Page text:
By Rachel Culver, YWA Ambassador, Fresno Pacific University
In August of 2020, I had just entered my freshman year at Fresno Pacific University, a Christian college. Only one week into my freshman Bible course, Jesus and The Christian Community, my professor analyzed the Bible through a Marxist lens. We spent 85% of our class time reading from a book that was full of heresy. I was taught that the woman of Matthew 15 was oppressed, that capitalism was oppressive, and colored people were disadvantaged.
The adoption of anti-God rhetoric as a mainstream narrative has been a slow process. Critical Theory emerged in the 1960s from the Frankfurt Philosophy school in Germany. In response to the failure of Karl Marx, the Frankfurt philosophers sought “to address structural issues causing inequity.” Ultimately, Critical Theory was a framework designed to identify broken systems rather than sinful hearts.
Over two decades later, academia began to adopt critical studies. Critical Theory, as defined by the Frankfurt School, evolved into what is commonly known as Critical Social Justice or Critical Race Theory (CRT). According to UCLA Luskin School of Public Affairs, “CRT recognizes that racism is engrained in the fabric and system of the American society … Legal discourse says that the law is neutral and colorblind; however, CRT challenges this legal ‘truth’ by examining liberalism and meritocracy as a vehicle for self-interest, power, and privilege.”
This theory is no longer just an idea taught in schools; it has become a worldview, a lens through which our students are being trained to see themselves, our nation, and the world.
Christian colleges are not exempt from this worldly influence. In recent years, Christian colleges around the nation have chosen to adopt Critical Race Theory, which is often disguised as standpoint epistemology. This analytical tool focuses on the opinions and experiences of the reader based on their social location rather than the truth of God’s Word.
During the spring semester of 2021, I was enrolled in a Medieval History course that included an overview of Muslim philosophy. My professor invited a Muslim leader to provide pathways to peaceful racial reconciliation. The leader said, “We first must be willing to dig into our own selves to break down biases. We need to understand that just saying we are not racist is not good enough if we uphold the painful realities that exist.”
Two months later, my Bible Literature professor assigned reading from a book titled Story Formed Pathways to Peace by Dalton Reimer. In the book, Dalton said, “Given the disproportionate prospects for people of color, one can understand why the slogan ‘Black Lives Matter’ is so compelling.” Reimer inserted Black Lives Matter without sufficient evidence or reason to believe his claim.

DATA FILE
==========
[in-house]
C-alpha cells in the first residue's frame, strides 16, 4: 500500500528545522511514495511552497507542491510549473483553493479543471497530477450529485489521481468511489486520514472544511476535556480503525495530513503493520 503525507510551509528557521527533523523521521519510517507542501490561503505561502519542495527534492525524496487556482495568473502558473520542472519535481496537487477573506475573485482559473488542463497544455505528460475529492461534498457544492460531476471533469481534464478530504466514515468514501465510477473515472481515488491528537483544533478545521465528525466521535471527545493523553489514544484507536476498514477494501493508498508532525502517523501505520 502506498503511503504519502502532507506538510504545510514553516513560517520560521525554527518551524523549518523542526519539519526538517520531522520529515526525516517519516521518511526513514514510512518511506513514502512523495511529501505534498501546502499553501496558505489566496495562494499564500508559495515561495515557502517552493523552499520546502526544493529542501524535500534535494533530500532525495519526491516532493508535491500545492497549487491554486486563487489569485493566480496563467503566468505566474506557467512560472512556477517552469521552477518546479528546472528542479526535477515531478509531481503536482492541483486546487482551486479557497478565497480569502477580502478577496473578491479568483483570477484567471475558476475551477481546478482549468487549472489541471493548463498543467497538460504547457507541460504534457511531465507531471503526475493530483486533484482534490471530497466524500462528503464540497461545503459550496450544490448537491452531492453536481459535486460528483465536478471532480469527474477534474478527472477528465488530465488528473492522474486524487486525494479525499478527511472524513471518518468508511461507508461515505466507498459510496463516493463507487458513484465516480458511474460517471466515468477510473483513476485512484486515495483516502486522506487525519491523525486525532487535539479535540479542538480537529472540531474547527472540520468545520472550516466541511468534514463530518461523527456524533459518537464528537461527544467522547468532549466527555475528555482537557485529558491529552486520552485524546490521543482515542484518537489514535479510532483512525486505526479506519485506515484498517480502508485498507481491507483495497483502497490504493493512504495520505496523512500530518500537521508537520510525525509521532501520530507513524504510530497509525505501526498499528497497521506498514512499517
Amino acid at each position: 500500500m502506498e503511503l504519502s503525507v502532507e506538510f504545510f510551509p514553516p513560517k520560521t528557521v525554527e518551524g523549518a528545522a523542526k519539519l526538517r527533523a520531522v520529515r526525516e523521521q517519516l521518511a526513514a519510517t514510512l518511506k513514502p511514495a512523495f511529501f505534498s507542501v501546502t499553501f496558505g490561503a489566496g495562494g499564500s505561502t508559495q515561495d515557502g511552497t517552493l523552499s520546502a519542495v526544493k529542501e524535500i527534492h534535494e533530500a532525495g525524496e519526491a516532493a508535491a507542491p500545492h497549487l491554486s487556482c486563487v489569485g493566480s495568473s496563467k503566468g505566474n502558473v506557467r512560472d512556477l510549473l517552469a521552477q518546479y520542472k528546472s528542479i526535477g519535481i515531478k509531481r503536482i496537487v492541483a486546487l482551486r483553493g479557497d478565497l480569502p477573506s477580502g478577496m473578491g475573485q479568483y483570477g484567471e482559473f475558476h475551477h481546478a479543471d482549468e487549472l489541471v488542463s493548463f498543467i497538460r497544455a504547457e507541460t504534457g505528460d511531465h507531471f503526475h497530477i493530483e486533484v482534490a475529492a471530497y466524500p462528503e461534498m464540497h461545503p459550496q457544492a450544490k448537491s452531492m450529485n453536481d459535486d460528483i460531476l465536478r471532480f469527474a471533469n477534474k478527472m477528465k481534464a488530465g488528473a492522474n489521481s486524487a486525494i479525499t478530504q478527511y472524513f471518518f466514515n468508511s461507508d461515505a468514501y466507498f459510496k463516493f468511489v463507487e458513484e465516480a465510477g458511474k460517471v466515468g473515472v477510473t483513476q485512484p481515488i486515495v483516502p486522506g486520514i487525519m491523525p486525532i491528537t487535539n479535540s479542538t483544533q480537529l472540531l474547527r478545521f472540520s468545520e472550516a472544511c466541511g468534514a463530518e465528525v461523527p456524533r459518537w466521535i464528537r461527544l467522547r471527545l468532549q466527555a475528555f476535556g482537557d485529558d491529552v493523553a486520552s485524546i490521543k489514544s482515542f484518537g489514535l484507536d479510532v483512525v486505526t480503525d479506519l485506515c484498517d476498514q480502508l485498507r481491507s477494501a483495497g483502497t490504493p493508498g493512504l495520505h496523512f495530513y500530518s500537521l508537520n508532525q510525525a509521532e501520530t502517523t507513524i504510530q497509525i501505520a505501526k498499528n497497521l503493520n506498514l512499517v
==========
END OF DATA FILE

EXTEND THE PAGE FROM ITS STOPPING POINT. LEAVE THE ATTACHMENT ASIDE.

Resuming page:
In another instance, my Bible Literature professor required attendance at a lecture on the Joseph narrative. The speaker claimed that the Joseph story of the Bible demonstrated open borders and a pathway to racial reconciliation. However, Genesis 40-50 never mentioned racial reconciliation or national sovereignty. The Joseph narrative demonstrates God’s faithfulness, exemplifies brotherly forgiveness, and exemplifies Daniel 2:21. The Joseph narrative is not a guide to racial reconciliation, open border immigration, or social justice.
Ultimately, Marxism “is a repudiation of common grace … It militarizes society and makes ordinary life a theater of war, turning civilians into terrorists.” Remember that Marx called religion “the opium of the people.”  Marx not only despised religious people, but he hated God. In the eyes of Karl Marx, “man himself is mutually of no value.”  So if Marx advocated for a governmental system that would declare humanity as worthless scum, why should it be used to analyze the Bible? Marxism must be denounced and disregarded.
Marxism has infiltrated our churches, schools, and Christian academia through the disguise of Critical Race Theory. Pastors are preaching systemic racism from their pulpits. Christian colleges are preaching systemic racism in the classroom. Students are being taught to read their Bibles through a worldview that is antithetical to the Gospel.
Jesus did not come to advocate for social reform. Jesus lived, died, and rose again so that sinful humanity could be reconciled to a holy God. Paul said, “You were dead in your transgressions and sins, in which you once walked, following the course of this world … But God, being rich in mercy, because of the great love with which He loved us … raised us up with Him and seated us with Him in the heavenly places in Christ Jesus.”  The Gospel of Jesus Christ brings hope to the sinner and life to a dead, calloused heart. Social reform will not save a dead soul. Only Jesus Christ can save.
Sources: Baucham, Vodie. “Thought Line.” Fault Lines: The Social Justice Movement and Evangelicalism’s Looming Catastrophe, Salem Books, 2021, pp. xi -xiv.
 “What Is Critical Race Theory?” UCLA School of Public Affairs | Critical Race Studies, 4 Nov. 2009, spacrs.wordpress.com/what-is-critical-race-theory/.
Strachan, Owen. “Marxism Is a Repudiation of Common Grace. Not Only Is the Human Heart Sinful by Nature, but Oppression Is Truly Everywhere. Marxism Annihilates and Extinguishes Common Grace. It Militarizes Society and Makes Ordinary Life a Theater of War, Turning Civilians into Terrorists.” Twitter, Twitter, 24 Apr. 2021, mobile.twitter.com/ostrachan/status/1386057754188603394.
Marx. Marx, A Contribution to the Critique of Hegel’s Philosophy of Right 1844, 2009, www.marxists.org/archive/marx/works/1843/critique-hpr/intro.htm#05.
 Marx, Karl. “Comments on James Mill, Éléments D’économie Politique.” Economic Manuscripts: Comments on James Mill by Karl Marx, www.marxists.org/archive/marx/works/1844/james-mill/index.htm#078.
 Ephesians 2:1-6